When we sicken in the UK most of us turn to the NHS for care. The majority of doctors here have also been trained in the NHS. Medicine in the UK is therefore deeply involved with the state. Modern developed states are both powerful and, to an extent, impersonal. They can be an enormous force for the good—think of the contribution of the NHS to our welfare—but when they fail they present two kinds of threat: intrusiveness and negligence. There is a danger that powerful states can strip us of our liberty; they can also fail in their obligations to support and protect us. By taking people into its care, and limiting their ability to provide for themselves, the state accrues obligations—at the very least, to provide for the basics: food, water, safety. Tragically, there have been times where, for complex reasons, this hasn’t happened. Consider also the provision of compulsory treatment under mental health legislation. Uniquely, the state, and the doctors who represent it, can override the competent decision of an adult and, if certain conditions are met, provide treatment in their interests without consent. Fundamental rights are engaged here.
Modern medicine is also powerful. It can transform our lives. Doctors are aware of this power and seek to use it for the good. But life is complex and concepts of “the good” can be contested. Should we be kept alive when we have lost our capacity for self-awareness? Should a young woman with severe learning disabilities be treated against her will? In addressing these questions, rights and interests need careful identification and adjudication.
The Human Rights Act received Royal Assent in the UK in 1988. It did not import an alien bill of rights wholesale. In many respects it codified and reinforced existing rights and liberties: our civil and political rights can be traced back to the Assize of Clarendon in 1186, the Magna Carta of 1215, and the English Bill of Rights of 1689. And it is worth remembering what we mean by human rights: they are a set of minimum norms that are designed to protect us from the worst of state abuses.
It has been nearly thirty years since the Act came into force. It hasn’t transformed medical care. It wasn’t expected to. But it has provided necessary reassurance. It has helped articulate the complex relationship between individuals and the institutions of health. It has helped provide clarity for patients and doctors, defining the extent of individual rights, freedoms and entitlements. It has made clear where the limits of medical beneficence lie—the minimal requirements, if you like, of a good doctor-patient relationship. It has also strengthened the hand of doctors in the exercise of their professional obligations. Good health care is respectful of human rights.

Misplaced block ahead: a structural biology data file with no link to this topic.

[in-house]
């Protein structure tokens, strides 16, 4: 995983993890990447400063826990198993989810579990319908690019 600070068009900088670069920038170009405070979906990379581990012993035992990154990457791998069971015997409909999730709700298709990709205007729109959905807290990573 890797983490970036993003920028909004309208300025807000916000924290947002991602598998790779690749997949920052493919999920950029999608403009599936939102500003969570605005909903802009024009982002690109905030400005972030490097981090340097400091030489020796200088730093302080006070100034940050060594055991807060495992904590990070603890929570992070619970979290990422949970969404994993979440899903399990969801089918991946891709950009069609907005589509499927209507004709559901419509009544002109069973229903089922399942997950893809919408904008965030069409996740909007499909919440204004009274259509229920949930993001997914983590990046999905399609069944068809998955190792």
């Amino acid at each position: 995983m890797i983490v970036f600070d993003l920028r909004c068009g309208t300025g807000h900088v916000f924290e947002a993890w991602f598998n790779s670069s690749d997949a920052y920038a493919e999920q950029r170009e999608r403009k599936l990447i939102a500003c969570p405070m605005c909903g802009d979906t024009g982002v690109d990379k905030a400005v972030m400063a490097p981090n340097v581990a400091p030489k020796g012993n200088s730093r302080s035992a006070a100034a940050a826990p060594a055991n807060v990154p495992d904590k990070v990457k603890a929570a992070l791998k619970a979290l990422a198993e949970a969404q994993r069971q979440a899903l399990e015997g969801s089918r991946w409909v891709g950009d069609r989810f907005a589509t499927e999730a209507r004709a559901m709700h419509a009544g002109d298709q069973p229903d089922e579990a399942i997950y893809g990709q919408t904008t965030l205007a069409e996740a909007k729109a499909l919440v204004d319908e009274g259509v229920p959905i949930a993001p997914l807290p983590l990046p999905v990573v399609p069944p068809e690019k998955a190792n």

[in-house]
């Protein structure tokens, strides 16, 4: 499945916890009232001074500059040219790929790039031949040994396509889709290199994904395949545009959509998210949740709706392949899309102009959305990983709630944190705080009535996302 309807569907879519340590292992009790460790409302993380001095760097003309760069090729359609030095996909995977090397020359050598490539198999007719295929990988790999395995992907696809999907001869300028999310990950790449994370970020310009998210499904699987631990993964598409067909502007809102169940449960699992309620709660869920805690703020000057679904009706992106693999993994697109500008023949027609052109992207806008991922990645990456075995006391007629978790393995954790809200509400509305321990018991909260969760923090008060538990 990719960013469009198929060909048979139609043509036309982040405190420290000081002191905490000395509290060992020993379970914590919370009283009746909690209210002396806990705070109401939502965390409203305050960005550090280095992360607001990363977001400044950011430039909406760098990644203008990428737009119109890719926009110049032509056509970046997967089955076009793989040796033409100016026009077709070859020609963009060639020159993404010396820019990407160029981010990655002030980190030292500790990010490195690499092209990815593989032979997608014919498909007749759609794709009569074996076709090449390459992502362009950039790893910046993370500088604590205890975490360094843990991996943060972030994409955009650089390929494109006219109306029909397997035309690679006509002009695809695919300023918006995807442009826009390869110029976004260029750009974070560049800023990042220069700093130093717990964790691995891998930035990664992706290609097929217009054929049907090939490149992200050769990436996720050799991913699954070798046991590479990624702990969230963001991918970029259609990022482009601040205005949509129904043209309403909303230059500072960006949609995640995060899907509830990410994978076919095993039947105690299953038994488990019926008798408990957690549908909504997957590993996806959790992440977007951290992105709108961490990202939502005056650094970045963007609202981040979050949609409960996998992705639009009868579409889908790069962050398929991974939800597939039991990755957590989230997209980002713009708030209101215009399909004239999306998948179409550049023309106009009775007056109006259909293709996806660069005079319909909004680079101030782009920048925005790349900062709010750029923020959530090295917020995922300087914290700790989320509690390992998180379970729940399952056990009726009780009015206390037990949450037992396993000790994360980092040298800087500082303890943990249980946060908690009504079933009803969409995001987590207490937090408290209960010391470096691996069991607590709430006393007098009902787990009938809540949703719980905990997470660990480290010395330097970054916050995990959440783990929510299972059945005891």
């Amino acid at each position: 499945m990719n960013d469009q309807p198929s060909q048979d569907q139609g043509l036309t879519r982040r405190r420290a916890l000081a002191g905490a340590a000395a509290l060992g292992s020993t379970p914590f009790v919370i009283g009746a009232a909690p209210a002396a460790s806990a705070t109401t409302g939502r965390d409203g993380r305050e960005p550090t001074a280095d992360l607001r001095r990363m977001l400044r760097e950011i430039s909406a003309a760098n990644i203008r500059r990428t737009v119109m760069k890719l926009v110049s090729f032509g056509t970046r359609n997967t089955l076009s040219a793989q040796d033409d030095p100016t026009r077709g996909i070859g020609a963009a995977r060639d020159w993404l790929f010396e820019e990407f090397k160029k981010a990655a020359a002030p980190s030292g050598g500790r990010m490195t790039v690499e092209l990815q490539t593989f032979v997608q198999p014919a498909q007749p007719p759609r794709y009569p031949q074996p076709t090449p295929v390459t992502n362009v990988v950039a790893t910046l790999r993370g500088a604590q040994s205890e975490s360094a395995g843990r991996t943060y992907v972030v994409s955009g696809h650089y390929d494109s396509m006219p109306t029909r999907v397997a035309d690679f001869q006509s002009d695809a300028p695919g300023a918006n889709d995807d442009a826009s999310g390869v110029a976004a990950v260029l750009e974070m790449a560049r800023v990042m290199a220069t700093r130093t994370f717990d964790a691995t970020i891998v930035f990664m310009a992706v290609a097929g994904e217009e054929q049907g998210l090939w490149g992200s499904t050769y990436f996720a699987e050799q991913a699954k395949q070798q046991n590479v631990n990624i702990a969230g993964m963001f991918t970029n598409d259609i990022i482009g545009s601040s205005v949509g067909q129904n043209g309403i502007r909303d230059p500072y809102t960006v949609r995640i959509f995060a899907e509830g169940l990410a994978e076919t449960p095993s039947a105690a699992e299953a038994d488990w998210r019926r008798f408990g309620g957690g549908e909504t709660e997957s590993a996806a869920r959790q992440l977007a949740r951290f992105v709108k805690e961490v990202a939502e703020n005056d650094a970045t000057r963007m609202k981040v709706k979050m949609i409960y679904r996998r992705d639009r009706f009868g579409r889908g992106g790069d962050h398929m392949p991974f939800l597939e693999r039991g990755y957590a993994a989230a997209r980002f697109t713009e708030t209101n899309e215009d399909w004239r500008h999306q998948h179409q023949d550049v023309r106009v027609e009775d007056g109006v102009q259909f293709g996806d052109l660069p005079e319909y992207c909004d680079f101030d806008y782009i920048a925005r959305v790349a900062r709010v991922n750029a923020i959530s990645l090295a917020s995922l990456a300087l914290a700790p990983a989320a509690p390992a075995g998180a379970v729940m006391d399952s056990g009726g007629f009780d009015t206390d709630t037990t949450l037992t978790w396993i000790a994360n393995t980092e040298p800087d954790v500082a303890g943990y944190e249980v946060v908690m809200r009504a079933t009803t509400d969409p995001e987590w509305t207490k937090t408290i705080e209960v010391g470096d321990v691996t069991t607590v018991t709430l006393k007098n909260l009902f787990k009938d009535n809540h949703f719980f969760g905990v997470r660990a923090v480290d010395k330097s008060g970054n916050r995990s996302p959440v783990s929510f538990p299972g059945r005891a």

Although human rights have a long history, the Universal Declaration of Human Rights, adopted on the 10 December 1948, emerged from the horrors of the Second World War and the experience of untrammelled state power. The Declaration set out a core set of rights that all human beings possess, describing a line in the sand beyond which the state must not, without justification, step. Medical engagement in human rights can also be traced back here: in Germany, state-sponsored doctors destroyed human bodies and minds, violating the profession’s deepest moral obligations.
The Universal Declaration sponsored the development of an international framework of overlapping rights. Even at its best it is frail—victim to realpolitik and the difficulties of enforcement. But its vulnerability is no reason to dispense with it. Recent conflicts in the Middle East have seen the deliberate and sustained targeting of medical facilities, their patients and the staff who work in them. The exercise of violent power without moral restraint is increasingly commonplace.
If we take them seriously, human rights can be transformative. From a frail and elderly patient in an over-stressed and under-funded care home, to doctors bunkered down in war zones, trying to bring relief to the victims of modern warfare: they remind us that all people, in all circumstances are the proper object of moral concern.
Saturday the 10 December was Human Rights Day. It was also 58 years since the signing of the Universal Declaration. Mark Porter, BMA Chair of Council has written to the Prime Minister urging her to retain the Human Rights Act. He also asks a single, simple question to those wishing to repeal it: which of these fundamental rights would you like to be without?
The past may not be a perfect guide to the future, but it is a good one. In these alarming times we need human rights. Without them, we risk a resurgence of overweening power and the loss of our fundamental freedoms.
Julian Sheather is specialist adviser (ethics and human rights), professionalism and guidance, policy directorate, BMA. The views he expresses in his blog posts are entirely his own.